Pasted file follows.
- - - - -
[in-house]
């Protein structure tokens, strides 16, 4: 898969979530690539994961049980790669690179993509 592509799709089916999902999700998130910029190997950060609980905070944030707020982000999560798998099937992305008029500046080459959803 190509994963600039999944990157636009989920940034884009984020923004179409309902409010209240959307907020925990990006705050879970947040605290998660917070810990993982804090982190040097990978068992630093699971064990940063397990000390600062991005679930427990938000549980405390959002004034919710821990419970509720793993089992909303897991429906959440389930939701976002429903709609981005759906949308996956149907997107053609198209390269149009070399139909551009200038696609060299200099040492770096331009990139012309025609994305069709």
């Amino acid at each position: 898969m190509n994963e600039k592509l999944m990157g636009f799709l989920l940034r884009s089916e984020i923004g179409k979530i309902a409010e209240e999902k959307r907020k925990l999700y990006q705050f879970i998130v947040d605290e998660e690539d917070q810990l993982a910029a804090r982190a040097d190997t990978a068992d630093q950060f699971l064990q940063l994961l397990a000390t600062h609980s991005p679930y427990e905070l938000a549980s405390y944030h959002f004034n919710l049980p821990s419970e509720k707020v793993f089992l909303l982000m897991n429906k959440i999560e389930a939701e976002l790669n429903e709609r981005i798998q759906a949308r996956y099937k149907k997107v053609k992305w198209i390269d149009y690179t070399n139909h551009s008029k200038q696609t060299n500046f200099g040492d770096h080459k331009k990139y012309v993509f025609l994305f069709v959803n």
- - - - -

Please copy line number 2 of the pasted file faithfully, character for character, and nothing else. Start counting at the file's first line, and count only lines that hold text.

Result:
């Protein structure tokens, strides 16, 4: 898969979530690539994961049980790669690179993509 592509799709089916999902999700998130910029190997950060609980905070944030707020982000999560798998099937992305008029500046080459959803 190509994963600039999944990157636009989920940034884009984020923004179409309902409010209240959307907020925990990006705050879970947040605290998660917070810990993982804090982190040097990978068992630093699971064990940063397990000390600062991005679930427990938000549980405390959002004034919710821990419970509720793993089992909303897991429906959440389930939701976002429903709609981005759906949308996956149907997107053609198209390269149009070399139909551009200038696609060299200099040492770096331009990139012309025609994305069709």